But on the other side, we do see people who are ignorant about these issues. There’s this one girl I follow – I’m not gonna name and shame – but she lives to drag down feminism and especially, feminism in Islam. And I think ignorance like that ridicules what we’re doing and how we’re trying to get better. I think it’s these people that we really need to aim for. I’m scared that this person is going to drag me [laughs].”

[Read Related: Mental Health in the South Asian Community]

4. What about the older generation in our community?

Aisha: “I think they’re harder to change in their attitude towards the subject of mental health but they’ve taught us and we’re hard to change too. For example, where I used to work, there’s quite a lot of ignorance going about – it’s not malicious and they’re not doing it because they want to say bad things about mental health, Asian people or Feminism. It’s [because] it’s in them, it’s what they’ve been conditioned to think.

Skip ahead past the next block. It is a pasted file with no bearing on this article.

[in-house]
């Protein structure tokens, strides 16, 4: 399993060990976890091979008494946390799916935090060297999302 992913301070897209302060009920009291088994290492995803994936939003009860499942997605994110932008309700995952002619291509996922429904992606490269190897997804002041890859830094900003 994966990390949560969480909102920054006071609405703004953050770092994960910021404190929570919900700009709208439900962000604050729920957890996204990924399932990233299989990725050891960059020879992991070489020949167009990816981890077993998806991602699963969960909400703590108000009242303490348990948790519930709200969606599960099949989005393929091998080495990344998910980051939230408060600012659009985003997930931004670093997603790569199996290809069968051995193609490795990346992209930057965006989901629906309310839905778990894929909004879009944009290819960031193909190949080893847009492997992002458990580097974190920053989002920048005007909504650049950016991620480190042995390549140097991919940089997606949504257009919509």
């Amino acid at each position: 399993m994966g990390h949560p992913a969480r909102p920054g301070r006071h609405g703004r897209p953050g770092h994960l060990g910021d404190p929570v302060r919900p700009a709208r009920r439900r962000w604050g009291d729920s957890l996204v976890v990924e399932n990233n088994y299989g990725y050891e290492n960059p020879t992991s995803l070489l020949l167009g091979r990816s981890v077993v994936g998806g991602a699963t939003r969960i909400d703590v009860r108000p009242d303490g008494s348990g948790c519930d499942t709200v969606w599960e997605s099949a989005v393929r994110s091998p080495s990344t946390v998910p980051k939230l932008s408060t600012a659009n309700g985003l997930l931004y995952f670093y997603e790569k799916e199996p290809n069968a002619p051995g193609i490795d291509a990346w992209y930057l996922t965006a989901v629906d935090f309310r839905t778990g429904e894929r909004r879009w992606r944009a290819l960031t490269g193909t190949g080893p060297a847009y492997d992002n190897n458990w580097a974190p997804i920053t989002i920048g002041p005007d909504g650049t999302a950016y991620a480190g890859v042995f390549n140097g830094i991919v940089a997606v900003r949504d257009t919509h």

I think I said to you once in a rant – that the first response to something is what you have been conditioned to do and then the second response is what you believe is right. So if you’re quite against something and you’re actively ignorant – that is what society had taught you to do.”

5. Taimour Fazlani published his very raw and important piece on men in our community and mental illness. Undoubtedly, gender intersects with our cultural values and the ways in which we chat about mental health. As brown women, what are your thoughts on gender and mental health?

Aisha: With SAMI, I think women are more likely to get involved. At one event we did recently, the only men that were there were the event organiser’s Dad and brother